Album: Sworn to Profound Heresy
Label: Purity Through Fire
Genre: Black Metal
Release Date: March 21st, 2021
For Fans Of: Sargeist, Horna, Azaghal
Incorporating Finnish black metal aesthetics despite not being from Finland is an enthralling thing in the music scene, and the German black metal cult Sarkrista managed to do it. After four years of not releasing a full-length album, they are back on grinding the earth with their third full-length titled Sworn to Profound Heresy.
Featuring collaborations with members of Nocturnal Depression, Curse Upon a Prayer, and AntimateriA, they keep their production furiously raw with a convergence between mid-paced and fast-paced melodies. What also makes this record distinctive is that they present a raw and belligerent take on black metal, intensely heavy on blast beats and tremolo-picked riffs. As for lyrical themes, they focus on satanism and occultism, which happen to be some of the most common themes in the black metal scene. Blasphemy is also one of the themes that stay intact in Sarkrista’s songwriting, and it is vehemently manifested on Sworn to Profound Heresy by featuring an album artwork of a burning church rising an infernal being-shaped smoke that is worshipped by four hooded figures. The artwork and the sounds of this album clearly present a gnarly way of showing homage towards some sort of an infernal force, if it really existed. Despite coming from Germany, Sarkrista has some sort of inclination towards implementing a Nordic aesthetic, shown by the burnt church artwork and the Finnish black metal-inspired sounds.
While Sarkrista’s sounds can be compared to the renowned names in the Finnish black metal scene such as Sargeist, Sielunvihollinen, and Horna (they have done a split with Sielunvihollinen before!), I also sense a Vreid influence on this record, particularly when it comes to the old school approach on black metal. This record is also comparable to the sounds of the Norwegian four-piece unit Kampfar, when it comes to the way both are eclectic in presenting a wide range of vocals, ranging from malevolent shrieks to anthemic choirs. Besides black metal, I can also identify some thrash influences reverberating through. The stark aggression of the blistering guitar riffs impeccably complement the abrasive drumming that is full of chaos, helping build a murky atmosphere – it unleashes voices of resentment and doom.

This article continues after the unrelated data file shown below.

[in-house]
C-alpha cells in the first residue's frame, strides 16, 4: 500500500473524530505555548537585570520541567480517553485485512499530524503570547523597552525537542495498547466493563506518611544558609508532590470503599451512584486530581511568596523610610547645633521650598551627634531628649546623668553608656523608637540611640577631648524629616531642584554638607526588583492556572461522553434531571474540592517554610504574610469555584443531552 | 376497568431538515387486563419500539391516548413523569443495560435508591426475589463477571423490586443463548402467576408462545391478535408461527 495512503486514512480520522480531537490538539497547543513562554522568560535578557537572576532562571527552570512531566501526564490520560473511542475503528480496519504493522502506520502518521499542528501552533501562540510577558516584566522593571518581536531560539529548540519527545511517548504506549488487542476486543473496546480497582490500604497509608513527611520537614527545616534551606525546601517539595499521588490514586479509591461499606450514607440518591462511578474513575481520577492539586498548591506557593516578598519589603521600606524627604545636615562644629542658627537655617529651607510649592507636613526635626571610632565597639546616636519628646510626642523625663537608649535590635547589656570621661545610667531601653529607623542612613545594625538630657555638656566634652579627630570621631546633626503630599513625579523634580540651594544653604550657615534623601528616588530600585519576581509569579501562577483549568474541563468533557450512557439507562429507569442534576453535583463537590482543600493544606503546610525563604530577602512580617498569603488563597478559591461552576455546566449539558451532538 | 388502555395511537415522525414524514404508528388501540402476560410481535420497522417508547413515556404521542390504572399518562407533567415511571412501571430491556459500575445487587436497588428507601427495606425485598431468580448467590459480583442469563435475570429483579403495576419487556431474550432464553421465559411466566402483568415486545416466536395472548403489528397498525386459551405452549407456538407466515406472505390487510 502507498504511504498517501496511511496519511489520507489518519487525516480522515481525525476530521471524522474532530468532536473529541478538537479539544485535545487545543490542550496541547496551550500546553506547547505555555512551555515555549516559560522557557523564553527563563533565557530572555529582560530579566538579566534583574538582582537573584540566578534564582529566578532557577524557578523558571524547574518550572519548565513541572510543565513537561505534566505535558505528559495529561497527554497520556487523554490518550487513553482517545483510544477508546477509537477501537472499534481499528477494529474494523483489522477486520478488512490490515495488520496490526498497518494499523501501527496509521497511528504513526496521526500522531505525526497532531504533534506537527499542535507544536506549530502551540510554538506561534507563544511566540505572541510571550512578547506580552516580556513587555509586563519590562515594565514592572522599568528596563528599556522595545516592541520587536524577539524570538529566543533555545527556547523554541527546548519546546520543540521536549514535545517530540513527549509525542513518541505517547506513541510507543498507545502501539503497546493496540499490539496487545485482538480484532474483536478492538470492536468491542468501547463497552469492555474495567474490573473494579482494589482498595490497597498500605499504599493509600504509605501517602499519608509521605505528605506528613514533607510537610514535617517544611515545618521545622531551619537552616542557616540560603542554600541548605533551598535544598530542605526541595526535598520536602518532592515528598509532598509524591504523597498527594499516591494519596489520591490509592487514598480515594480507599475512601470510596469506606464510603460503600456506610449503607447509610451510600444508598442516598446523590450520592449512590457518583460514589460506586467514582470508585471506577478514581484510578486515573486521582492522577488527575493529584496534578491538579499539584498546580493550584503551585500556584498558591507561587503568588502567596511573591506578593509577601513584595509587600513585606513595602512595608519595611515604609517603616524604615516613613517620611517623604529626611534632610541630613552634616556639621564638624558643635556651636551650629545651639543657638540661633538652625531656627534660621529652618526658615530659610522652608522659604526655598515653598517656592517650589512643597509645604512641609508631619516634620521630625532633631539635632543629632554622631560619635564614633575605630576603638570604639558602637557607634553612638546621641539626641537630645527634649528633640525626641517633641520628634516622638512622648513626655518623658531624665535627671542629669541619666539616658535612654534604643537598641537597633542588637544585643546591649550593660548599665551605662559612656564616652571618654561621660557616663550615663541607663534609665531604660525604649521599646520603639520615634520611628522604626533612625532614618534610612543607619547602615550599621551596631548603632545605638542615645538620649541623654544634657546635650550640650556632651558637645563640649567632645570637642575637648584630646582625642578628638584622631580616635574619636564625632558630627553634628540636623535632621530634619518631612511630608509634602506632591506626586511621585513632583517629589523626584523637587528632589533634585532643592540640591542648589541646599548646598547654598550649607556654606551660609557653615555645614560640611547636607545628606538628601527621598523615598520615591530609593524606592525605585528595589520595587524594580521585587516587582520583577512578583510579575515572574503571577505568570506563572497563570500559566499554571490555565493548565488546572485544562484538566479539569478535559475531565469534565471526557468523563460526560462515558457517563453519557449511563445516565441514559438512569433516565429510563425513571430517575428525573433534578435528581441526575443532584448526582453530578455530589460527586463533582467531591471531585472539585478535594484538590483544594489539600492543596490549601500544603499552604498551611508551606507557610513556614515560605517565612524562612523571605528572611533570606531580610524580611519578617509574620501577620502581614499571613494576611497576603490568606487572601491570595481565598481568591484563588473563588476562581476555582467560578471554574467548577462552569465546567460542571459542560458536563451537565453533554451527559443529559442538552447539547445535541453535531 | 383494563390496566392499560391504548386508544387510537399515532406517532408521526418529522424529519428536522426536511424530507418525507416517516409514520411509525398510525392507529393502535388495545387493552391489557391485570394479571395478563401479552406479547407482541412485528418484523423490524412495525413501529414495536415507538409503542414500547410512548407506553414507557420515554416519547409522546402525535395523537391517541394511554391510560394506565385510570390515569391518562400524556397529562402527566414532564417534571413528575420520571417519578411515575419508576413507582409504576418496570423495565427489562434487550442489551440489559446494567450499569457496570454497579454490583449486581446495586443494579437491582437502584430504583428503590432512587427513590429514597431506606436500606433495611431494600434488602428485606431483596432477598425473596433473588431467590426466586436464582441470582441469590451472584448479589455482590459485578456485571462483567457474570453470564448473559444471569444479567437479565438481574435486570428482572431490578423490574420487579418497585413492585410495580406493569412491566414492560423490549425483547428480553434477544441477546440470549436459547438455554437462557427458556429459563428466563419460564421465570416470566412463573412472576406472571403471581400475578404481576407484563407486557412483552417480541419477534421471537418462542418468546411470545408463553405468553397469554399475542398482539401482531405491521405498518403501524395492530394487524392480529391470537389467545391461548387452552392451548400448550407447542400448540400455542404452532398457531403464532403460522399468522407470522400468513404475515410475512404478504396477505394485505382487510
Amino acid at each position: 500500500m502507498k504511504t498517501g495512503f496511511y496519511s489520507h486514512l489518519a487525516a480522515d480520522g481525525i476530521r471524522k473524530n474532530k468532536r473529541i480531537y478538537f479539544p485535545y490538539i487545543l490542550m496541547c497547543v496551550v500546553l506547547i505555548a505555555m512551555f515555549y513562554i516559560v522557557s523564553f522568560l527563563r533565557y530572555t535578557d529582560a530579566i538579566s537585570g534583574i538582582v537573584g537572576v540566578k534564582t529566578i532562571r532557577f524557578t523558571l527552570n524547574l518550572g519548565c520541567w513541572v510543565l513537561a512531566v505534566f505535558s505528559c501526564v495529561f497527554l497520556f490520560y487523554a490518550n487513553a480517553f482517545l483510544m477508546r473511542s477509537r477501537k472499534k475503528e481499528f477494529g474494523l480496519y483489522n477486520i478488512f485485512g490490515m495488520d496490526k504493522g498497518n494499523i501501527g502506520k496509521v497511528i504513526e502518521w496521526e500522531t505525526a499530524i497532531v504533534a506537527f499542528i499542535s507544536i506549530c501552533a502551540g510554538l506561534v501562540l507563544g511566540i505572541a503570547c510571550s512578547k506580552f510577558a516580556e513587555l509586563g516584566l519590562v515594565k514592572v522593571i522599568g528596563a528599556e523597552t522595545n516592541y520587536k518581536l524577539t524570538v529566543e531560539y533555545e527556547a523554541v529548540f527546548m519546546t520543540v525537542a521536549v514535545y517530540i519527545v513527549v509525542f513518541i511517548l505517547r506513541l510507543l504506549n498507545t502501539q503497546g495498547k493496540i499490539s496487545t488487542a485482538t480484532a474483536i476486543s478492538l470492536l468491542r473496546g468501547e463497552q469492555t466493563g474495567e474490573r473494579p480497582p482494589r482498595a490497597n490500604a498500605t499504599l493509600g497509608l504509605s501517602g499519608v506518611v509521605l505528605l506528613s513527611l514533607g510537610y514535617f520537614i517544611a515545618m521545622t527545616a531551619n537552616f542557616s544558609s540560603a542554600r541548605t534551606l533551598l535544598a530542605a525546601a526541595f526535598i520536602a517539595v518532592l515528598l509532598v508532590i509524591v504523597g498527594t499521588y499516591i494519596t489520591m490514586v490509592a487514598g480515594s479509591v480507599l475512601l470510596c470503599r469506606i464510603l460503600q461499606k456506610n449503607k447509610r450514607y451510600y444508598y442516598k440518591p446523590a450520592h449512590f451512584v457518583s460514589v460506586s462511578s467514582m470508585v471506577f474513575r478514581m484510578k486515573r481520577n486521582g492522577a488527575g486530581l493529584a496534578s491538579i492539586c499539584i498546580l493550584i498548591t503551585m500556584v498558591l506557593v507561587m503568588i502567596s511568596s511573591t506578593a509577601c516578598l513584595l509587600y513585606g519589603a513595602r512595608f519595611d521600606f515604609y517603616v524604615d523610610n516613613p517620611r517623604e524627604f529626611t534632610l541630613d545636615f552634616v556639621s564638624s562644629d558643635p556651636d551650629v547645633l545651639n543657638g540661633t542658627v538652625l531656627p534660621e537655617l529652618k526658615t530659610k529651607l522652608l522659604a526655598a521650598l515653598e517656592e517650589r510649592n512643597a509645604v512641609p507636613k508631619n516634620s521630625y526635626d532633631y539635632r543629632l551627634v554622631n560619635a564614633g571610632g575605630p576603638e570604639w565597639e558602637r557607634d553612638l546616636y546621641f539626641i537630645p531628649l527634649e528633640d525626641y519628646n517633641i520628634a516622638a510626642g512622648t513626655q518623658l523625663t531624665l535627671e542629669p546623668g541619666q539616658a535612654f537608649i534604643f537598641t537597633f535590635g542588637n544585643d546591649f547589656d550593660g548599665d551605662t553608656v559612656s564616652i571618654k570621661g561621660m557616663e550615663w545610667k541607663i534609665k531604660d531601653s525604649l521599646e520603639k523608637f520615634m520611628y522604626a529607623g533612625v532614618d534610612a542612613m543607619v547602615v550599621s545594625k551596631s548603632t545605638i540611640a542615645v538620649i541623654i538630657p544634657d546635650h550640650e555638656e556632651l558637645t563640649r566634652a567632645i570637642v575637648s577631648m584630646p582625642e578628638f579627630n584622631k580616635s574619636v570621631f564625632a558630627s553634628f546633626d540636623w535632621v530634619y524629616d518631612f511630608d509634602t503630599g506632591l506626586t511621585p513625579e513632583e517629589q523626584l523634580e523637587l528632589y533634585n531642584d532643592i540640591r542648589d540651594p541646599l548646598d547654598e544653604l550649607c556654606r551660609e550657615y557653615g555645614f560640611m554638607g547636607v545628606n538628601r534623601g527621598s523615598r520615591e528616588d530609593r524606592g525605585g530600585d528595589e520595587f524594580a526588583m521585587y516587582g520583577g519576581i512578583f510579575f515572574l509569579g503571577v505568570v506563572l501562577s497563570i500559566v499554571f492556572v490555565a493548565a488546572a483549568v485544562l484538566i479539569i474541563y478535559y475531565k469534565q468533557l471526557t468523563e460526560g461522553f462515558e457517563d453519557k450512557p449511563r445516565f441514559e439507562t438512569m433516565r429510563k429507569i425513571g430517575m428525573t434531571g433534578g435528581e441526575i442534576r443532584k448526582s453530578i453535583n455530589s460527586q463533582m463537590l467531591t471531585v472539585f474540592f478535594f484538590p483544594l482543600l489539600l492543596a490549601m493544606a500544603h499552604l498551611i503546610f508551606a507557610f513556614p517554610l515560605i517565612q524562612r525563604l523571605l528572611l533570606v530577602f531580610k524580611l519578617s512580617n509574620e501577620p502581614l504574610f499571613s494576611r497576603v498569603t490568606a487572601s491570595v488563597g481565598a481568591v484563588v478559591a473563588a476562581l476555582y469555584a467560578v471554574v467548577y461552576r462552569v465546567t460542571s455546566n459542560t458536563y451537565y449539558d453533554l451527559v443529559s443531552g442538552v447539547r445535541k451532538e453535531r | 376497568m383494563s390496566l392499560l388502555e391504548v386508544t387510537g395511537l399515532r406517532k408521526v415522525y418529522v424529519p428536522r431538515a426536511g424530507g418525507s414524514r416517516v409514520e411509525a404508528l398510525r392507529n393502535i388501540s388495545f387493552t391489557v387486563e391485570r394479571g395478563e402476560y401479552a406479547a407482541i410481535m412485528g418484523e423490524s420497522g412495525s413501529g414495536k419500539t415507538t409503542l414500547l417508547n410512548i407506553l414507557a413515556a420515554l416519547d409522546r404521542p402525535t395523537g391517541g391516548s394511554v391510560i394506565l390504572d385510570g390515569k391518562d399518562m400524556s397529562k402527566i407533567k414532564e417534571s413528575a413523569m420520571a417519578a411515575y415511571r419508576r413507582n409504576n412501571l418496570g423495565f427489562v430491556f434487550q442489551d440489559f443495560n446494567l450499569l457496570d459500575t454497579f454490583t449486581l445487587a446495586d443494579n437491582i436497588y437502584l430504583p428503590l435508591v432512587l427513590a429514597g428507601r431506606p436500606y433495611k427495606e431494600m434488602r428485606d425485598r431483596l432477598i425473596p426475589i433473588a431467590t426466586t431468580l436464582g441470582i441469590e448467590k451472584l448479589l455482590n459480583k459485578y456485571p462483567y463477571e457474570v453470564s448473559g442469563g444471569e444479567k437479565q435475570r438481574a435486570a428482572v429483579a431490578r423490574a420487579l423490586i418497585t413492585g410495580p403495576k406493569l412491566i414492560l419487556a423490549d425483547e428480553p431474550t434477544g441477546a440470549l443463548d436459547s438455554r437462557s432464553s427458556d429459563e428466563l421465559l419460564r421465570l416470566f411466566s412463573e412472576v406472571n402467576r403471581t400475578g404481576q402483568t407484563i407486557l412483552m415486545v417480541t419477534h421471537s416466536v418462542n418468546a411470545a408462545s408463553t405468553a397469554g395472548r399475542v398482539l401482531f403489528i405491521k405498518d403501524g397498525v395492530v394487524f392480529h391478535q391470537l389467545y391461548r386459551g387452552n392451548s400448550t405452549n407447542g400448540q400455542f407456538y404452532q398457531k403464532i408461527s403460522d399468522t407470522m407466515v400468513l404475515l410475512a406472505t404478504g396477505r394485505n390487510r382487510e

This album opens with an anthemic choir that has a solemn ambience and would remind the listeners of an ancient ritual, and it’s an interesting approach. It is then followed by the title track with its thunderous tremolo-picked riffs. Tracks like Lair of Cursed Remains and Ablazing Ritual Torches incorporate a progressive amount of bursting fury that transcends the realm of the dead, while The Chosen Ones of Satan would instantly make the listeners headbang in a ravaging way. Conjuring the Profane Fury is, again, strong on tremolo, and it’s also tremendously atmospheric. Destroyer of the Sun is a well-executed tune being played in mid-pace. The Beast Reborn has some sort of a Sargeist-esque kind of vibe and I’m digging it so far. The album ends with A Whisper From Forgotten Coffins which happens to be one of the album’s catchier tunes. All these 9 tracks just complement each other in a way that would radiate vibes of an ancient cult.
When it comes to experiments or innovations, they actually didn’t experiment on things that much on this album, nevertheless it is still a nice and gnarly album to listen to. It is not a boring album at all. In fact, Sarkrista has proved that they can make traditional black metal dynamic, and that’s a good thing. The sinister and hateful expression that is executed on this album happens to be one of its strong points. Not to mention, the tremolo and blast beats here have successfully depicted a haunting melancholy that’s visceral and otherworldly.
- Sworn to Profound Heresy
- Lair of Cursed Remains
- Ablazing Ritual Torches
- The Chosen Ones of Satan
- Conjuring the Profane Fury
- Destroyer of the Sun
- The Beast Reborn
- A Whisper From Forgotten Coffins
Total Playing Time: 48:16